Massive Target credit card data theft revealed

A security industry blog reported that a credit card data security breach on Black Friday weekend involved almost all of Target's 1,797 U.S. stores. Criminals accessed the data by installing software on machines that customers use to swipe their cards, investigators said.   

REUTERS/Kevin Lamarque
A Target employee returns carts to the store in Falls Church, Virginia in this file photo taken last year. The Secret Service is conducting an investigation into a recent security breach at Target stores.

Payment card data was stolen from an unknown number of Target Corp customers starting on the busy Black Friday weekend in a major breach at the U.S. retailer, according to a person familiar with the matter.

The Secret Service is investigating, according to a spokesman for the agency, which safeguards the nation's payment systems. Target officials did not respond to requests for comment.

Investigators believe the data was obtained via software installed on machines that customers use to swipe magnetic strips on their cards when paying for merchandise at Target stores, according to the person who was not authorized to discuss the matter and declined to provide further details.

Krebs on Security, a closely watched security industry blog that broke the news, said the breach involved nearly all of Target's 1,797 stores in the United States, citing sources at two credit card issuers. The report said that "track data" from at least 1 million payment cards was thought to have been stolen before Target uncovered the operation, but that the number could be significantly higher.

"When all is said and done, this one will put its mark up there with some of the largest retail breaches to date," the report cited an unnamed source as saying.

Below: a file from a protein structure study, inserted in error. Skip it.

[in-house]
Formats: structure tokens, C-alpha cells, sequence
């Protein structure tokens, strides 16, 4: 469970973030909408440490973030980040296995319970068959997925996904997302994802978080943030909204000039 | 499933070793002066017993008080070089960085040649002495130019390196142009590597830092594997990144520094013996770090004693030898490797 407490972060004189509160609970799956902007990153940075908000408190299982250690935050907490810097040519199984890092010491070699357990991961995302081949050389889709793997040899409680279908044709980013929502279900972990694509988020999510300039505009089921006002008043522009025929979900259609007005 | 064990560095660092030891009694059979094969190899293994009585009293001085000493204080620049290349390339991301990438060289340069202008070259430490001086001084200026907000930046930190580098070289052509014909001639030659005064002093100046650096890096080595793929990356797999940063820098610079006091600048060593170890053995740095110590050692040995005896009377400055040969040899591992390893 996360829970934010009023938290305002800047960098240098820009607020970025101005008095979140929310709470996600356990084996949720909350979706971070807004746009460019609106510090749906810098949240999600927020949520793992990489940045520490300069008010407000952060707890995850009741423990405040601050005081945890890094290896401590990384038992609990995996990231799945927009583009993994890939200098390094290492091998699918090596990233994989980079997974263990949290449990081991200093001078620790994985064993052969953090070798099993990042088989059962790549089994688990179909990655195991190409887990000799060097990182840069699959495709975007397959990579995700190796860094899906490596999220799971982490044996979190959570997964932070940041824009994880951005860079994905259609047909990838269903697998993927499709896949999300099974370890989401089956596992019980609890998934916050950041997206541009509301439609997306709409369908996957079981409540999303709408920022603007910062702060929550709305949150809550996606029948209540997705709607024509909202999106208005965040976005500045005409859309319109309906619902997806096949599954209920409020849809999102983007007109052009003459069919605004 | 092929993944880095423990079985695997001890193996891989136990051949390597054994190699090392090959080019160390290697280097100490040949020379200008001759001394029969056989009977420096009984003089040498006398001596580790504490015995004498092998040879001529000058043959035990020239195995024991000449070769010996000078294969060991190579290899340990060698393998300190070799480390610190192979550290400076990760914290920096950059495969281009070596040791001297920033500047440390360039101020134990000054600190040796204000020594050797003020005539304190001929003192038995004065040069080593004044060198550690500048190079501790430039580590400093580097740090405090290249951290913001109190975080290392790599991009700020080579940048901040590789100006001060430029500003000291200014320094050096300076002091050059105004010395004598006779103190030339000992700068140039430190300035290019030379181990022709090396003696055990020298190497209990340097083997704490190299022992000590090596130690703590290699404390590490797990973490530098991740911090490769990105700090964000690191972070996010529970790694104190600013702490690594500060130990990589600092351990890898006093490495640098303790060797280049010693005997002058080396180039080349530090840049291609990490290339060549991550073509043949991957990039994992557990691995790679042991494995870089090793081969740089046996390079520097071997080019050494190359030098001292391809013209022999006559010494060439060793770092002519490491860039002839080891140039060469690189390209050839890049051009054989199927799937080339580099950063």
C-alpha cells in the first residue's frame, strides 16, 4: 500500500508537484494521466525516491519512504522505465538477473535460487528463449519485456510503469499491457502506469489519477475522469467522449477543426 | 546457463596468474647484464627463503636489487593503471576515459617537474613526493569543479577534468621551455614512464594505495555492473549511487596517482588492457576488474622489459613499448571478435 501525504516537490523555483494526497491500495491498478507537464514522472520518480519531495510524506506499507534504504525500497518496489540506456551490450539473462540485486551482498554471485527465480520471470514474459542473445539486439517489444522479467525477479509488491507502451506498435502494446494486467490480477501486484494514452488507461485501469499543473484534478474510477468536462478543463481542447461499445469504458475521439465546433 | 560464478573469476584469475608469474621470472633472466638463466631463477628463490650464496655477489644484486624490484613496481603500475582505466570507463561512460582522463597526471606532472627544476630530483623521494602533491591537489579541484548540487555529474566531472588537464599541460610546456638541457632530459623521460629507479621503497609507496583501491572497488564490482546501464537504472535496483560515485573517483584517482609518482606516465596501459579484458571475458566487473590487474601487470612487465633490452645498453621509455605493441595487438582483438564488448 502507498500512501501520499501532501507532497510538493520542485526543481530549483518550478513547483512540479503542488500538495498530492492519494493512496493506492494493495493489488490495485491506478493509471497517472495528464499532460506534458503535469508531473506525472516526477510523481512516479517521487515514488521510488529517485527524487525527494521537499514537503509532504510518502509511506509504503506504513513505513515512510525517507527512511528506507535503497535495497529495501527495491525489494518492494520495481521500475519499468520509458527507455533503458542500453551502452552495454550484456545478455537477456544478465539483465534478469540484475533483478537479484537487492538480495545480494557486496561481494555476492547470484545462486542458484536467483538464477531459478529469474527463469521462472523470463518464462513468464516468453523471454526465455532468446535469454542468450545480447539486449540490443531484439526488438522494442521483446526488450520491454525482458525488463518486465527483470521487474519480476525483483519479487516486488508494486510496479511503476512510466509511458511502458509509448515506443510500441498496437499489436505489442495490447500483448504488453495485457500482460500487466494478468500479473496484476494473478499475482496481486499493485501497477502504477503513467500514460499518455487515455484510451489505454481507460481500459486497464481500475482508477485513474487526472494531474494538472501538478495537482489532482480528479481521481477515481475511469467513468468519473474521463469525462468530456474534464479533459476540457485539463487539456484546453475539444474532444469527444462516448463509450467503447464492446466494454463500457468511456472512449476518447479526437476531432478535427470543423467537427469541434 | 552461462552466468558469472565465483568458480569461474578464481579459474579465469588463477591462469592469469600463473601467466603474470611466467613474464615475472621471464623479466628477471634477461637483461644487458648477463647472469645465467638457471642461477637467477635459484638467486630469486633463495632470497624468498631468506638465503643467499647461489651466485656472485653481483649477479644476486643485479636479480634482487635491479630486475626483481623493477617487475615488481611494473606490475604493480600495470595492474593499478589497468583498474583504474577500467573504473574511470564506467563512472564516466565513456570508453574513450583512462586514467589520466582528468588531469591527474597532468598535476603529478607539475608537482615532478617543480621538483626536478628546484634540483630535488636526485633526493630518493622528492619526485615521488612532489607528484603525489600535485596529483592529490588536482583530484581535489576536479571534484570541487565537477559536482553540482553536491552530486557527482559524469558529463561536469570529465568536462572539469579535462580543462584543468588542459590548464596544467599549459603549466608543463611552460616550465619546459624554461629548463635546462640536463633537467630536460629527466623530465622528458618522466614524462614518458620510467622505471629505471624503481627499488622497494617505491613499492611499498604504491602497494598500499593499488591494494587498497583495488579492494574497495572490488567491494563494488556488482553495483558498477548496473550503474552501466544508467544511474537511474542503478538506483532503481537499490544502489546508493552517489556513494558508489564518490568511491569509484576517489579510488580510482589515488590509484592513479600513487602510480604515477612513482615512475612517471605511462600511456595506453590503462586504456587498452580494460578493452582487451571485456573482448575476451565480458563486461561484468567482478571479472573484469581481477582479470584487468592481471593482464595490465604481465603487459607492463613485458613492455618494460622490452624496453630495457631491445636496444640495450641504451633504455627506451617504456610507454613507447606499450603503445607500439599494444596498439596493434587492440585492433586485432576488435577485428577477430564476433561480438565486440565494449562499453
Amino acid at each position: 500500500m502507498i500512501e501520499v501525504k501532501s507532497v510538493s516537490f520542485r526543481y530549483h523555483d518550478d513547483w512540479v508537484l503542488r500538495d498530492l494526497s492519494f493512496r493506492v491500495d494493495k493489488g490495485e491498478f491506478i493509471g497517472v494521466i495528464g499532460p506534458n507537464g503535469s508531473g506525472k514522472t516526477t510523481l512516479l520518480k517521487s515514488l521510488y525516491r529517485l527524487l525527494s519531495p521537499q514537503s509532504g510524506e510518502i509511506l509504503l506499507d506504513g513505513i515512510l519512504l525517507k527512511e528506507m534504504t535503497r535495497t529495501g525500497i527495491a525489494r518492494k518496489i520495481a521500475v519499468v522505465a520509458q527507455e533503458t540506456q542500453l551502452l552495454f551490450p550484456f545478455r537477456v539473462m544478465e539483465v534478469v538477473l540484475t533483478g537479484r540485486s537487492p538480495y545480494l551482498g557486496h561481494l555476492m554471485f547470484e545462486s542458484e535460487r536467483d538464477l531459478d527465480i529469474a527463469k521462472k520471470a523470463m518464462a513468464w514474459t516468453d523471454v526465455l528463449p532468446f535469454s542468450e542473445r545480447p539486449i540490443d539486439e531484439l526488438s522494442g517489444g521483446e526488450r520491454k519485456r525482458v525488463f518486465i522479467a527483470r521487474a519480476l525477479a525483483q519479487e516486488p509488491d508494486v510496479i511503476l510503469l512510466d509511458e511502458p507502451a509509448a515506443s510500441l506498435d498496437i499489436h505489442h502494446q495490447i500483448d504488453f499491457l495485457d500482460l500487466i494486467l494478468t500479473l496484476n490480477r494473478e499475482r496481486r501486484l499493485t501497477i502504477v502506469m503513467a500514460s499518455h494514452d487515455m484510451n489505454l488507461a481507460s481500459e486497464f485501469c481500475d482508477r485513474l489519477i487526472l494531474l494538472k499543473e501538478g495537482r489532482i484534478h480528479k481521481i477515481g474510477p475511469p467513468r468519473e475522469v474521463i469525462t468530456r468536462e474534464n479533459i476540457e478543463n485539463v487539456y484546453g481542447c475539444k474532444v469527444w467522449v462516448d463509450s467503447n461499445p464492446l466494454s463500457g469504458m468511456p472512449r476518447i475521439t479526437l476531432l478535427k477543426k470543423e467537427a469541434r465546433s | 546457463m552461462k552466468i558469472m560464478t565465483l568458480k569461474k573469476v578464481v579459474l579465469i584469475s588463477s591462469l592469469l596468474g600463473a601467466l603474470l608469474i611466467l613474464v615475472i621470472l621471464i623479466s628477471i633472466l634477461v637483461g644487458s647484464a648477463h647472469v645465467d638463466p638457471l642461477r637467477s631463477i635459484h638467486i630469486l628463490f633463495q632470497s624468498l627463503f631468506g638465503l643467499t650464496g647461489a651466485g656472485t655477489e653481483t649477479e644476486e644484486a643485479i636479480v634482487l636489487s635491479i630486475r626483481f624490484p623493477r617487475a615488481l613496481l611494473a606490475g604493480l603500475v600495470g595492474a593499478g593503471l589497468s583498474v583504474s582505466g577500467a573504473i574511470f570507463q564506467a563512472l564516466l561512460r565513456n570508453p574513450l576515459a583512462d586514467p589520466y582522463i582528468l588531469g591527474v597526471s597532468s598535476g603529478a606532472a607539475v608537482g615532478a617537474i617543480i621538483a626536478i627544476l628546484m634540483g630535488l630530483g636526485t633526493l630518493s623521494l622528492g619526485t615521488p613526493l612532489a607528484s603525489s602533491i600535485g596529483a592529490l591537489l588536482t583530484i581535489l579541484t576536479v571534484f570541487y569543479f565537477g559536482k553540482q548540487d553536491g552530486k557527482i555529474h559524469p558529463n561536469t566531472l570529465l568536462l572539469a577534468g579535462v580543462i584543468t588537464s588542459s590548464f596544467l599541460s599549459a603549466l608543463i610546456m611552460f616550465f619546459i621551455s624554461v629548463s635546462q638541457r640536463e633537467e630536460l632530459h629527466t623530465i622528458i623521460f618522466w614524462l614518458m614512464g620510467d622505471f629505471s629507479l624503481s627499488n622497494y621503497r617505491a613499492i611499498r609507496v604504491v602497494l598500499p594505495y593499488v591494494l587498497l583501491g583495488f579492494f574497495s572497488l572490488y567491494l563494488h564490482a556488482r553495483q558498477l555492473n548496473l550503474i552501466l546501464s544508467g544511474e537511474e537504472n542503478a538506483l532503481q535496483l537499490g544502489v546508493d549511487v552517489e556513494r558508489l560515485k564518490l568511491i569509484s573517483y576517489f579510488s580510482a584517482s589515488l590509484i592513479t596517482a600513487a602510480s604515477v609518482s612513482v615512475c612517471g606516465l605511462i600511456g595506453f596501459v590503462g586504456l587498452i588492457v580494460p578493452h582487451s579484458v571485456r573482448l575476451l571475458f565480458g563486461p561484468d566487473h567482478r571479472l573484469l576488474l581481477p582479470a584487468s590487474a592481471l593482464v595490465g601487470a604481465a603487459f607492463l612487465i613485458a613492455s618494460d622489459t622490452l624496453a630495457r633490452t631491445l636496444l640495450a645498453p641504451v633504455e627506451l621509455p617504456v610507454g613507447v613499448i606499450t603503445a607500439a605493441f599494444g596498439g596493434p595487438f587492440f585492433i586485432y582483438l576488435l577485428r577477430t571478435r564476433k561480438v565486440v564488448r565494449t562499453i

The biggest credit card breach at a U.S. retailer reported to date was an attack against TJX Cos, the parent of TJ Maxx and Marshalls. The company disclosed in March 2007 that data from 45.7 million payment cards had been stolen by hackers over 18 months. Banks later asserted in court documents the hackers could have obtained more than 94 million account numbers.

The data breach at Target could have extended from just after Thanksgiving to Dec. 15, Krebs said, citing evidence from investigators.

It is not yet clear how the attackers were able to compromise point-of-sales terminals at so many Target stores across the country. Doing so would have required careful planning by sophisticated cyber criminals.

An American Express spokeswoman said the company is aware of the incident and is putting fraud controls in place.

Representatives for Visa and MasterCard declined to comment.

There are no indications that the theft affected shoppers on Target's website, Krebs reported.

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